Tesla’s Autopilot: Don’t Lie. It’s Not for the Alert, It’s for the Distracted.

Posted on March 23, 2015


Nobody is going to watch like a hawk as their car does all the driving.


Last week, Tesla CEO Elon Musk announced that Tesla would offer a self-driving electric car by this summer. According to him, a software update will allow drivers to cede control to the “autopilot” mode, at least on major highways.

But skeptics quickly pointed out a legal hornet’s nest that will likely prevent any swift advancement in putting this technology on the road. Envisioning liability issues, law professor Carl Tobias asks: “If it’s fully autonomous, who’s responsible if there’s a mistake? The driver or the company who made it?”

And you know there will be mistakes. There will likely be occasional glitches – check out these three harrowing cases in France, in which terrified Renault drivers were trapped in their wildly accelerating cars with no remedy, in 2004, 2005, and 2013. But the more common problems will probably arise from GPS errors. Think of all the idiots who have blindly followed their GPS into disaster (and sometimes, death).  We can console ourselves that of course, we would never be so stupid, but if the GPS thinks that the lake is a road, and the car is driving itself… well… the end result is the same.

Tesla spokeswoman Alexis Georgeson has the answer for that: she says the system was designed to be used by an alert driver. “We’re not getting rid of the pilot. This is about releasing the driver from tedious tasks so they can focus and provide better input.”

Oh, God. I just blew my soda out my nose. Nobody is going to engage the “autopilot” and then sit there very attentively watching its every move for the entire trip, coiled like a steel spring, ready to intervene at the slightest sign of trouble.  We’re just not built that way.

First off, even with the best of intentions, a human being is going to find it pretty difficult to sit passively and attentively watch the car drive itself for 30, 60, 90 minutes or more. This is not a spectator sport. Once the novelty wears off, it will rank right up there with watching your coffee cup go around and around in the microwave. Try giving that your full attention for 45 minutes or so.

More to the point, we already have huge problems with distracted drivers doing everything behind the wheel except actually, you know, driving. Blathering on the phone is the least of it; they’re texting, e-mailing, Facebooking, reading the paper, eating breakfast, shaving, putting on makeup, and the weirdest thing I have personally witnessed, changing their pants. All of this, while their very non-autonomous cars hurtle down the road. And we are supposed to believe that these people are going to pay any kind of attention to their autonomous cars in autopilot mode? Ha!

Just be honest, Tesla: the big attraction of the autopilot feature is really not to somehow let the driver “better focus” on what the car is doing. That is utter bull, and we all know it. The big attraction is that the owners (you can hardly call them drivers anymore, can you?) won’t have to focus on anything the car is doing. Their focus will be wholly dedicated to work projects, personal grooming, eating – shoot, they’ll probably take up cooking in their cars – and all the other inane crap we normally do right now while steering with our knees and only looking up occasionally to see if we’re still on the road.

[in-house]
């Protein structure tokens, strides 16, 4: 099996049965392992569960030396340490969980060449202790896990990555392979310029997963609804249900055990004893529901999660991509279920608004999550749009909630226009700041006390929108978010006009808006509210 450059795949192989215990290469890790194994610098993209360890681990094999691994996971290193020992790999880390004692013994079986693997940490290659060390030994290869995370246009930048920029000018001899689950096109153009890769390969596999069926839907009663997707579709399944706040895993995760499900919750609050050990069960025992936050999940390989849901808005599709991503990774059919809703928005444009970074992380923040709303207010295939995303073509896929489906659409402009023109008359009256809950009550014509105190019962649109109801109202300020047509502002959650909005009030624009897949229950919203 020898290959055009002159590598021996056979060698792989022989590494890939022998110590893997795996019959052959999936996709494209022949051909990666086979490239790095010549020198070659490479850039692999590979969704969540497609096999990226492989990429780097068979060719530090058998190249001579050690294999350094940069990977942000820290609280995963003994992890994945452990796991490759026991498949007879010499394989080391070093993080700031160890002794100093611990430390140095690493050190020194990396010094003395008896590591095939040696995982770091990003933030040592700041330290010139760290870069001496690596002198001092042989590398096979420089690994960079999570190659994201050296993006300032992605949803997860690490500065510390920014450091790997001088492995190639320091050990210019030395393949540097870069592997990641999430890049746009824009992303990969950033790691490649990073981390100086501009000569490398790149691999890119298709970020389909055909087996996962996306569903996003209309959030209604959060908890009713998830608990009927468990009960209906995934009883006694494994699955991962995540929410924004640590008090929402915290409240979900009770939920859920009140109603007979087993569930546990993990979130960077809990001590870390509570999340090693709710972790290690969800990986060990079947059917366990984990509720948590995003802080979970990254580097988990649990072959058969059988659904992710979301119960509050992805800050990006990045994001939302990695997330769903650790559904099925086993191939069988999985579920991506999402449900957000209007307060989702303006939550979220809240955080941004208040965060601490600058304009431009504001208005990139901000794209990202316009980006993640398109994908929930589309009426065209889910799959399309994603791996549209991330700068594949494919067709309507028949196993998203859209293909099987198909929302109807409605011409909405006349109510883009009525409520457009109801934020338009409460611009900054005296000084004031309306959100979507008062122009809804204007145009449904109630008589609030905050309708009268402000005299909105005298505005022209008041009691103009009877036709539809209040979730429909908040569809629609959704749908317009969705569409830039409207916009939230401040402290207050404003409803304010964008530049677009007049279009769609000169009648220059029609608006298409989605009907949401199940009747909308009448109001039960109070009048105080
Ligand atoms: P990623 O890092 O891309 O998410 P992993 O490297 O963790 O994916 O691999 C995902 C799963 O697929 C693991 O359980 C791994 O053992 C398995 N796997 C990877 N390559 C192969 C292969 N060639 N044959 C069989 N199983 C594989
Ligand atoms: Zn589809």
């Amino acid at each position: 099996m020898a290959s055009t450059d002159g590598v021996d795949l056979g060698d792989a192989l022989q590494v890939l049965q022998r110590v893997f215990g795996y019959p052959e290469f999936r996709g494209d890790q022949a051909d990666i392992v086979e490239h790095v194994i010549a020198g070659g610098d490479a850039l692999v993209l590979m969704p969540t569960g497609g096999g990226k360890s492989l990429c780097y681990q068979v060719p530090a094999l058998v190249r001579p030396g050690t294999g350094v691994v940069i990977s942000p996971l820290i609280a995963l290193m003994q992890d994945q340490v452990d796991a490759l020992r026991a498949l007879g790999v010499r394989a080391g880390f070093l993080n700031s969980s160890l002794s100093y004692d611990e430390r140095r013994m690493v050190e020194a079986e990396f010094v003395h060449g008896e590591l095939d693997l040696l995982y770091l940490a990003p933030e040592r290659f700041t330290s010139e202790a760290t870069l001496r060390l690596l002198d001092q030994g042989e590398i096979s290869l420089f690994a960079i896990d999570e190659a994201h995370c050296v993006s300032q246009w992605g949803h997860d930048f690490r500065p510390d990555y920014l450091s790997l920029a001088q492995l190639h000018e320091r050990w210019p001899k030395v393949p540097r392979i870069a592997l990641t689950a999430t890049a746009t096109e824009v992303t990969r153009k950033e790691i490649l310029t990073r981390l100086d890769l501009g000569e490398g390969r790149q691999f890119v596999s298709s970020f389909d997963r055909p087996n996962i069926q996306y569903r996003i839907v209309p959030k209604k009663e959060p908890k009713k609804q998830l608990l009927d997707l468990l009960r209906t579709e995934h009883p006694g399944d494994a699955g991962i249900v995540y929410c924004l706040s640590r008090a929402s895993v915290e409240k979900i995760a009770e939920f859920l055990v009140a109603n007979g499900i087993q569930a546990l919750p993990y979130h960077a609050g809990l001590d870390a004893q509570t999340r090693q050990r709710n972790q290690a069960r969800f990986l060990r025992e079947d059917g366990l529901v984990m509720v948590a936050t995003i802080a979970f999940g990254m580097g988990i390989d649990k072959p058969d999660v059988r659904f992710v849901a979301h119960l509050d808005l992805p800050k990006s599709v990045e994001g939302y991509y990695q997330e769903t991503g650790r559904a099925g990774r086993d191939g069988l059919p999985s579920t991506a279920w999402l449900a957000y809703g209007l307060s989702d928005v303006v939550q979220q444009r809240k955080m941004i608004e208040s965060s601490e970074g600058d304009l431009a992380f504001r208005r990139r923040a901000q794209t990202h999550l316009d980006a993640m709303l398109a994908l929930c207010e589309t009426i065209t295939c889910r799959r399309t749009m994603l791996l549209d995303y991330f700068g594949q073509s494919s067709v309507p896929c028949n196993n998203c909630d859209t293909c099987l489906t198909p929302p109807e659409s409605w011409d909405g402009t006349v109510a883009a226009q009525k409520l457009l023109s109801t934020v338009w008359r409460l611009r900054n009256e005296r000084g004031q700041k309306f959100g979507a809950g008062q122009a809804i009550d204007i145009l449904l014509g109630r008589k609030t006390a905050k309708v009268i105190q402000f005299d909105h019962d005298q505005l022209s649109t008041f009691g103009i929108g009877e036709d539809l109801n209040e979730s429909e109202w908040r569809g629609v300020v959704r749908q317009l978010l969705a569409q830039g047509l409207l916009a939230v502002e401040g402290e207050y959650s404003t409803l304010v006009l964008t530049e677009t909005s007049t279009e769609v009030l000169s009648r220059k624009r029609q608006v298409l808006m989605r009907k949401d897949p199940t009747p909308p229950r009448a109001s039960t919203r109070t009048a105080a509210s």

I have mixed feelings about this whole development.

On the one hand, I don’t think the technology is quite ready for prime time; the occasional automotive glitch aside, GPS might never be fully trustworthy. Not only are there constant changes to real-world roads – construction, closures due to accidents or natural disaster – but the communications system that GPS relies on can be vulnerable, too. Just last week, with solar storm activity at a high point and the Aurora Borealis extending far to the south, we were warned that navigation systems might not be as accurate as usual. Well, close counts in horseshoes. Not in driving, where “close” might mean driving down the sidewalk, or turning a little too soon and ending up in a hotel lobby or doughnut shop.

Ceding control is frightening. It’s not even ceding control to a machine, it’s ceding control to a host of networked systems: the car itself, the satellites and the radio systems that transmit the satellite signals, the GPS system software, the geographic databases and the servers they reside on, and other road data like speed limits, construction zones, temporary closures… which you hope are swiftly and accurately reported and available to the GPS. I will bet I’m just scratching the surface here, and the more complex anything is, the more opportunity there is for malfunctions.

On the other hand, I do see a lot of potential here for the blind, the handicapped, the elderly. Imagine the freedom that a truly autonomous car could grant: commuting to work, to appointments, grocery shopping, a night out with friends, road trips to visit family or go on vacation… all previously impossible without rides from friends or the inconvenience of public transportation.

And yes, I even see a lot of potential for accommodating those who really would rather do something other than driving their cars. So you’d rather Skype with your kids or work on your office briefing, and leave the driving to the car? I’m all for it, if we can come up with a truly reliable system.  Meanwhile, I’d really prefer to do my own driving.